Yeah! I mean, that's so incredible to me and I don't even think that my intention was to release clips for the world to hear if they wanted, because frankly, these aren't even done. The truth of the matter is that the kid who started up the Spread website was very eager to hear some material, and he asked if I would send him a wave or two, and I said "sure" and I sent him a couple. I mean, they're not very long, and it take's too long to download 'em, but he was thrilled that I took the time to do that for him and he asked if I would mind if he put 'em on a page and I said "no" [I didn't mind]. So that just kind of came about, it was by no means me being a real arrogant, cocky bastard and thinking "I know everybody wants to hear this!" I just thought it would be a nice thing to do.

- Well it's pretty exciting, let me tell you, for the "Dave and Chad" fans. I communicate with a lot of them, and they're pretty excited that we're are getting to hear things at such an early stage.

Really? That's so nice.

- Do you also realise it drives your fans crazy knowing that there's that "un-released" solo CD just sitting in boxes in your house?

I didn't know that.

- It's terrible, we're all being tortured.

Oh, that's great! [laughs]

- You're so cruel!

No, I'm surprised anybody remembers that! That record's very difficult to listen to, it's really strange. Very very strange. For the most part, it's all acoustic and it was done at my house and it's all about my ex-wife and me and how much I despise her and despise myself. I'll play you one piece of the music off that record and you'll see what I'm talking about...[plays a trippy sounding piece with sweet childlike vocals]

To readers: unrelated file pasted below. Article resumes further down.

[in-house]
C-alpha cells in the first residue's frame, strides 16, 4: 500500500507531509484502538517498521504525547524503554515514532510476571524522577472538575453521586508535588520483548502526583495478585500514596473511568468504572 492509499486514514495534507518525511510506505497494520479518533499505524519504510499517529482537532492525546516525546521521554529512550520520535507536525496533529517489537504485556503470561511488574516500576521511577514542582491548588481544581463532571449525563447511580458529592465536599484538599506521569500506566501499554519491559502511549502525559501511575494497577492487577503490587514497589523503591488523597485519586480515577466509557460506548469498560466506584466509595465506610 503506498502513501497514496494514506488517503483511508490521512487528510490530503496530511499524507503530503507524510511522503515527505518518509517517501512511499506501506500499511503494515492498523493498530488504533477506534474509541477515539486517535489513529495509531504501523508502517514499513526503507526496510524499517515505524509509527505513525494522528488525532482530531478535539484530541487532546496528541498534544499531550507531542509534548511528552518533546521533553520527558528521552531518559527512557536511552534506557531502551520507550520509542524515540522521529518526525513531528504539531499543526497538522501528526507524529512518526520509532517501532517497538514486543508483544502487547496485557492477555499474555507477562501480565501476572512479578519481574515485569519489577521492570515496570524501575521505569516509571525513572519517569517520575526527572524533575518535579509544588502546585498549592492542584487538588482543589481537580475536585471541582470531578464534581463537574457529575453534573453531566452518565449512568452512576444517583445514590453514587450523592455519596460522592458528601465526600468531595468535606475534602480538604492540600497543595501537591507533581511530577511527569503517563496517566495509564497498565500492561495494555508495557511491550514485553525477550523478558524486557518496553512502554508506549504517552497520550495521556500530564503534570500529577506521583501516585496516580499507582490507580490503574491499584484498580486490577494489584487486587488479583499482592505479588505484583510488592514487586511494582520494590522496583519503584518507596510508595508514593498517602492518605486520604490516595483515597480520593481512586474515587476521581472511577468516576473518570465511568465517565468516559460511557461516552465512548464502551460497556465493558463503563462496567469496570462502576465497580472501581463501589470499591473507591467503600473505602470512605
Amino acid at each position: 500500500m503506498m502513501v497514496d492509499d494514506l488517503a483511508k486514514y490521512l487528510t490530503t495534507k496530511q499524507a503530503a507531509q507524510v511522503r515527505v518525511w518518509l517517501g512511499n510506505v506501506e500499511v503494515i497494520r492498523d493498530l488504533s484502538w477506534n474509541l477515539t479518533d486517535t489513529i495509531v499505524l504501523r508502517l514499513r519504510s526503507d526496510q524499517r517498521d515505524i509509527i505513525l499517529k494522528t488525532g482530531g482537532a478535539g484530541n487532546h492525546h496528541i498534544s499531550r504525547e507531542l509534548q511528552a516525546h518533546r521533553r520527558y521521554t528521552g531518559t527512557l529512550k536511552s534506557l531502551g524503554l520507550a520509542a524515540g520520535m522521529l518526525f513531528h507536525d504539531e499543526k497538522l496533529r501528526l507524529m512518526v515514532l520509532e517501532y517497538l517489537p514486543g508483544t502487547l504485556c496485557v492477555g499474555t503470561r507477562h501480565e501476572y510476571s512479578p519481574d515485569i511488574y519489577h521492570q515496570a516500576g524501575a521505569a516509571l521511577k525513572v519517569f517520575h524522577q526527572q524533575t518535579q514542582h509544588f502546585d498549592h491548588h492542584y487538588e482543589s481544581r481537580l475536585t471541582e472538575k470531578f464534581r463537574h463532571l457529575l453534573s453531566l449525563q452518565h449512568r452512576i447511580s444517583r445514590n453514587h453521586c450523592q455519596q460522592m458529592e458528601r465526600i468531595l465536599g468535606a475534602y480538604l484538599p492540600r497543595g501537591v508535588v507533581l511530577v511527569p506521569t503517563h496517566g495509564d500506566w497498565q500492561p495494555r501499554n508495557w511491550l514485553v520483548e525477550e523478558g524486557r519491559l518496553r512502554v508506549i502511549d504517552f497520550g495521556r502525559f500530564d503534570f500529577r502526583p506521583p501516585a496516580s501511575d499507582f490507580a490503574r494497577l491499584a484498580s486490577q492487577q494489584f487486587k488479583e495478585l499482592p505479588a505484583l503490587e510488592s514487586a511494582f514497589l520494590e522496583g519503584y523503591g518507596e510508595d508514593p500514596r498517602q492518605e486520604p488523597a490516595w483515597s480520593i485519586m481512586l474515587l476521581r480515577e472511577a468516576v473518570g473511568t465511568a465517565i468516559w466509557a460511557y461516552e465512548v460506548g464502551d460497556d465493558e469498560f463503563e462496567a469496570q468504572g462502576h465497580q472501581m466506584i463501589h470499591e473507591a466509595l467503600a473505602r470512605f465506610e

The intent here was see, it's pretty music and it's sung kinda like Sesame Street and there's kids and falsetto voices and it's kinda sweet, but the words are so horrible. [Sings] "Sunny day, happy day, you tore my life, I have no friends." Y'know, I guess right there is another example of this contrast and duality I'm talking about, but actually, I'm going to probably put a couple of these tracks directly from this, to the Spread record.

- Cool, that would be really good.

They're very bizarre, they're in no way cohesive songs.

- Yeah, but I think it's very interesting to people though, I mean everybody has heard what you've done with Jane's Addiction and the Chili Peppers and Deconstruction, people know that side of you, so I think, for the more interested fans, it's really interesting to hear this kind of stuff as well, so I think it's good if you put that on the album. Have you got enough distance from the subject matter yet, for it not to be so painful?